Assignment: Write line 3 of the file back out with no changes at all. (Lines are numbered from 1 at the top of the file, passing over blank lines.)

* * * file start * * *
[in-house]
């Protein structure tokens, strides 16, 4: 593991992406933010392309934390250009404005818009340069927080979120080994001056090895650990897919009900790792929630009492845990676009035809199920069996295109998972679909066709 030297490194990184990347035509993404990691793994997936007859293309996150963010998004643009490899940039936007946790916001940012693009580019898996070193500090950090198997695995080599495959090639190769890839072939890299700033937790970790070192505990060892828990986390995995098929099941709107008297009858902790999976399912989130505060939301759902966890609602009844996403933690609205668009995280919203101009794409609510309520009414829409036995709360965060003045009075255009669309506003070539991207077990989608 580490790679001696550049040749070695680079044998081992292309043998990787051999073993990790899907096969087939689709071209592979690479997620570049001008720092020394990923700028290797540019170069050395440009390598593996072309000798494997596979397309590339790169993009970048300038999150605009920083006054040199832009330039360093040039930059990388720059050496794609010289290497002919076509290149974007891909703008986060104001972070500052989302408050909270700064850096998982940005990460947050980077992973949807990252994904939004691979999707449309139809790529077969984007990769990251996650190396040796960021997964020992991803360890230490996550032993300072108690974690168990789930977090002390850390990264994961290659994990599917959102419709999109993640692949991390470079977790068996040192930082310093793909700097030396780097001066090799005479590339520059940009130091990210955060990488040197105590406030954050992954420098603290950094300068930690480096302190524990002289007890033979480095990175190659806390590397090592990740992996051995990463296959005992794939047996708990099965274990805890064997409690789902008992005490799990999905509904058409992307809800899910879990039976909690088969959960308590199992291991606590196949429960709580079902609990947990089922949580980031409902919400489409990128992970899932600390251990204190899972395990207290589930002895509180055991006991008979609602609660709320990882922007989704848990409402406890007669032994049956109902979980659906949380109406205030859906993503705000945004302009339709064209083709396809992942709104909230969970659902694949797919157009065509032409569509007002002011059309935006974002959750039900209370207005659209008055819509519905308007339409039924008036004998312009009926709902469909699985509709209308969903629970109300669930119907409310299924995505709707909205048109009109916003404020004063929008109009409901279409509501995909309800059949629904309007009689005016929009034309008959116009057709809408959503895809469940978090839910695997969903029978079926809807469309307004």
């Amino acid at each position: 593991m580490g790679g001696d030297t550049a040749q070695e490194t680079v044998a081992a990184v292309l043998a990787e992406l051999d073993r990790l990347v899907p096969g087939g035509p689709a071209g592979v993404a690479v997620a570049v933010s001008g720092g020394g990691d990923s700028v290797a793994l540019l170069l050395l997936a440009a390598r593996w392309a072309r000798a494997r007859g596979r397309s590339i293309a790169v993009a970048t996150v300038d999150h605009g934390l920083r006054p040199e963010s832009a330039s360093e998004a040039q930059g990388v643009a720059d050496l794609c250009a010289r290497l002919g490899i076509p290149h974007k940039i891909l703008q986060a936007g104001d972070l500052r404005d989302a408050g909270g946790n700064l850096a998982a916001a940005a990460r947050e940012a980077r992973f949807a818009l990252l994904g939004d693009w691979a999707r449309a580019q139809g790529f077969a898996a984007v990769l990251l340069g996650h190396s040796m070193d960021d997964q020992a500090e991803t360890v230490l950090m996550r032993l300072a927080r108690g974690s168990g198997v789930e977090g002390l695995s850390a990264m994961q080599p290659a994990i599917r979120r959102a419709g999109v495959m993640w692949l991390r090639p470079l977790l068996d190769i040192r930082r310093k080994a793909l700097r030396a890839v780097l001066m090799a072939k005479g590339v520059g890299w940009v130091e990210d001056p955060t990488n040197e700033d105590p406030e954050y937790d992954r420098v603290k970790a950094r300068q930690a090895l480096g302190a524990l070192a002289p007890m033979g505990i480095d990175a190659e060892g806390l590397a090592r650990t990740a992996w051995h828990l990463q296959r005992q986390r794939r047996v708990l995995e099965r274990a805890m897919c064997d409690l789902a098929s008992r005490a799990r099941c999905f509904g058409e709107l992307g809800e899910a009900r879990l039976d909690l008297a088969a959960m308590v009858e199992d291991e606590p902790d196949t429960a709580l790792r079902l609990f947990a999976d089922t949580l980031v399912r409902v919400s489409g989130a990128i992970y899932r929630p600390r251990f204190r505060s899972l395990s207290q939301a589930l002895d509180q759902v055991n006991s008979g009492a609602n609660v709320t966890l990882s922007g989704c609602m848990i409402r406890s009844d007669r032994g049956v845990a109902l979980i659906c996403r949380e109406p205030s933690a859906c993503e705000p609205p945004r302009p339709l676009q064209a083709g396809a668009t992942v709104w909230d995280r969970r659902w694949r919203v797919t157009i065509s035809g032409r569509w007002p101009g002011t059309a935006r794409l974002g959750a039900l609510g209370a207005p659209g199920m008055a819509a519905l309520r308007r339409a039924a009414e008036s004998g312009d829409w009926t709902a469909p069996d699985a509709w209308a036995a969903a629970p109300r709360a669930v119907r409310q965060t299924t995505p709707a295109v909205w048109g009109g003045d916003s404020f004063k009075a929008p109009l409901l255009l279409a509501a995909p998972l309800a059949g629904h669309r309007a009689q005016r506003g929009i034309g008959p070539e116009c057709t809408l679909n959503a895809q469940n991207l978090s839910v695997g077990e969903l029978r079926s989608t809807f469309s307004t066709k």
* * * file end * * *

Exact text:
């Amino acid at each position: 593991m580490g790679g001696d030297t550049a040749q070695e490194t680079v044998a081992a990184v292309l043998a990787e992406l051999d073993r990790l990347v899907p096969g087939g035509p689709a071209g592979v993404a690479v997620a570049v933010s001008g720092g020394g990691d990923s700028v290797a793994l540019l170069l050395l997936a440009a390598r593996w392309a072309r000798a494997r007859g596979r397309s590339i293309a790169v993009a970048t996150v300038d999150h605009g934390l920083r006054p040199e963010s832009a330039s360093e998004a040039q930059g990388v643009a720059d050496l794609c250009a010289r290497l002919g490899i076509p290149h974007k940039i891909l703008q986060a936007g104001d972070l500052r404005d989302a408050g909270g946790n700064l850096a998982a916001a940005a990460r947050e940012a980077r992973f949807a818009l990252l994904g939004d693009w691979a999707r449309a580019q139809g790529f077969a898996a984007v990769l990251l340069g996650h190396s040796m070193d960021d997964q020992a500090e991803t360890v230490l950090m996550r032993l300072a927080r108690g974690s168990g198997v789930e977090g002390l695995s850390a990264m994961q080599p290659a994990i599917r979120r959102a419709g999109v495959m993640w692949l991390r090639p470079l977790l068996d190769i040192r930082r310093k080994a793909l700097r030396a890839v780097l001066m090799a072939k005479g590339v520059g890299w940009v130091e990210d001056p955060t990488n040197e700033d105590p406030e954050y937790d992954r420098v603290k970790a950094r300068q930690a090895l480096g302190a524990l070192a002289p007890m033979g505990i480095d990175a190659e060892g806390l590397a090592r650990t990740a992996w051995h828990l990463q296959r005992q986390r794939r047996v708990l995995e099965r274990a805890m897919c064997d409690l789902a098929s008992r005490a799990r099941c999905f509904g058409e709107l992307g809800e899910a009900r879990l039976d909690l008297a088969a959960m308590v009858e199992d291991e606590p902790d196949t429960a709580l790792r079902l609990f947990a999976d089922t949580l980031v399912r409902v919400s489409g989130a990128i992970y899932r929630p600390r251990f204190r505060s899972l395990s207290q939301a589930l002895d509180q759902v055991n006991s008979g009492a609602n609660v709320t966890l990882s922007g989704c609602m848990i409402r406890s009844d007669r032994g049956v845990a109902l979980i659906c996403r949380e109406p205030s933690a859906c993503e705000p609205p945004r302009p339709l676009q064209a083709g396809a668009t992942v709104w909230d995280r969970r659902w694949r919203v797919t157009i065509s035809g032409r569509w007002p101009g002011t059309a935006r794409l974002g959750a039900l609510g209370a207005p659209g199920m008055a819509a519905l309520r308007r339409a039924a009414e008036s004998g312009d829409w009926t709902a469909p069996d699985a509709w209308a036995a969903a629970p109300r709360a669930v119907r409310q965060t299924t995505p709707a295109v909205w048109g009109g003045d916003s404020f004063k009075a929008p109009l409901l255009l279409a509501a995909p998972l309800a059949g629904h669309r309007a009689q005016r506003g929009i034309g008959p070539e116009c057709t809408l679909n959503a895809q469940n991207l978090s839910v695997g077990e969903l029978r079926s989608t809807f469309s307004t066709k």